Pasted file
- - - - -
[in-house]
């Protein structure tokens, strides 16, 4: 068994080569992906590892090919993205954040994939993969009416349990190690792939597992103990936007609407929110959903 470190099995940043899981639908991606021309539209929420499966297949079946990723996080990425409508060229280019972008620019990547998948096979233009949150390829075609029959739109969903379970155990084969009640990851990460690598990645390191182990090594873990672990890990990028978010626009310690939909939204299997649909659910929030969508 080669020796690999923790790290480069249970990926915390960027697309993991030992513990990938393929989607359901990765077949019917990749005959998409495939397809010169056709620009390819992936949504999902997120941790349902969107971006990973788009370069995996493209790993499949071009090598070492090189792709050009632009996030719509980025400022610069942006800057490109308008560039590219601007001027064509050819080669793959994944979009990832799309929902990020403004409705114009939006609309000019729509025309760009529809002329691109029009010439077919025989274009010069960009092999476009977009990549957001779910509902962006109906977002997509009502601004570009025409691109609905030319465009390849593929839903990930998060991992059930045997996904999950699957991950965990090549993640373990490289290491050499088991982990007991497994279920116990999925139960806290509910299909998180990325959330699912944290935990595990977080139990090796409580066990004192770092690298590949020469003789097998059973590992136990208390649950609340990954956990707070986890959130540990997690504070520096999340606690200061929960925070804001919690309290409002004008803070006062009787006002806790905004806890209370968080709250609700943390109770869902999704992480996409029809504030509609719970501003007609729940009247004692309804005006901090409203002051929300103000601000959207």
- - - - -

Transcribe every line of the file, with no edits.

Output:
[in-house]
């Protein structure tokens, strides 16, 4: 068994080569992906590892090919993205954040994939993969009416349990190690792939597992103990936007609407929110959903 470190099995940043899981639908991606021309539209929420499966297949079946990723996080990425409508060229280019972008620019990547998948096979233009949150390829075609029959739109969903379970155990084969009640990851990460690598990645390191182990090594873990672990890990990028978010626009310690939909939204299997649909659910929030969508 080669020796690999923790790290480069249970990926915390960027697309993991030992513990990938393929989607359901990765077949019917990749005959998409495939397809010169056709620009390819992936949504999902997120941790349902969107971006990973788009370069995996493209790993499949071009090598070492090189792709050009632009996030719509980025400022610069942006800057490109308008560039590219601007001027064509050819080669793959994944979009990832799309929902990020403004409705114009939006609309000019729509025309760009529809002329691109029009010439077919025989274009010069960009092999476009977009990549957001779910509902962006109906977002997509009502601004570009025409691109609905030319465009390849593929839903990930998060991992059930045997996904999950699957991950965990090549993640373990490289290491050499088991982990007991497994279920116990999925139960806290509910299909998180990325959330699912944290935990595990977080139990090796409580066990004192770092690298590949020469003789097998059973590992136990208390649950609340990954956990707070986890959130540990997690504070520096999340606690200061929960925070804001919690309290409002004008803070006062009787006002806790905004806890209370968080709250609700943390109770869902999704992480996409029809504030509609719970501003007609729940009247004692309804005006901090409203002051929300103000601000959207």